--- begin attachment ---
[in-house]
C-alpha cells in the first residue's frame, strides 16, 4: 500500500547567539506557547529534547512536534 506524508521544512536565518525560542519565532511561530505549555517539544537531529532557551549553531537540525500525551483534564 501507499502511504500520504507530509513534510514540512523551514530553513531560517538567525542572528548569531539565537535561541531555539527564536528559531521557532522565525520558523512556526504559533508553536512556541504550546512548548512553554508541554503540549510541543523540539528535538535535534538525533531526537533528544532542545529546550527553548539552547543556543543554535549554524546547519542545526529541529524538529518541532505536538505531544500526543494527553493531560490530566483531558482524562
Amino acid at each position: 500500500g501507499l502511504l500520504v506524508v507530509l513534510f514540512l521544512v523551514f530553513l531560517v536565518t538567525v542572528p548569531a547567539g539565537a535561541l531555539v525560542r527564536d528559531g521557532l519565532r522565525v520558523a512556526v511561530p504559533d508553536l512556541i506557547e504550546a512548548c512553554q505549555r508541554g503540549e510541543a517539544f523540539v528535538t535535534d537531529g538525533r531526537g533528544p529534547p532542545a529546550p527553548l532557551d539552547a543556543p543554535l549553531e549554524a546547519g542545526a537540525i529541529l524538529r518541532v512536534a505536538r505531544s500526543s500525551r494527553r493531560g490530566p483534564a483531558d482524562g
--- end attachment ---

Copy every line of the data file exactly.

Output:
[in-house]
C-alpha cells in the first residue's frame, strides 16, 4: 500500500547567539506557547529534547512536534 506524508521544512536565518525560542519565532511561530505549555517539544537531529532557551549553531537540525500525551483534564 501507499502511504500520504507530509513534510514540512523551514530553513531560517538567525542572528548569531539565537535561541531555539527564536528559531521557532522565525520558523512556526504559533508553536512556541504550546512548548512553554508541554503540549510541543523540539528535538535535534538525533531526537533528544532542545529546550527553548539552547543556543543554535549554524546547519542545526529541529524538529518541532505536538505531544500526543494527553493531560490530566483531558482524562
Amino acid at each position: 500500500g501507499l502511504l500520504v506524508v507530509l513534510f514540512l521544512v523551514f530553513l531560517v536565518t538567525v542572528p548569531a547567539g539565537a535561541l531555539v525560542r527564536d528559531g521557532l519565532r522565525v520558523a512556526v511561530p504559533d508553536l512556541i506557547e504550546a512548548c512553554q505549555r508541554g503540549e510541543a517539544f523540539v528535538t535535534d537531529g538525533r531526537g533528544p529534547p532542545a529546550p527553548l532557551d539552547a543556543p543554535l549553531e549554524a546547519g542545526a537540525i529541529l524538529r518541532v512536534a505536538r505531544s500526543s500525551r494527553r493531560g490530566p483534564a483531558d482524562g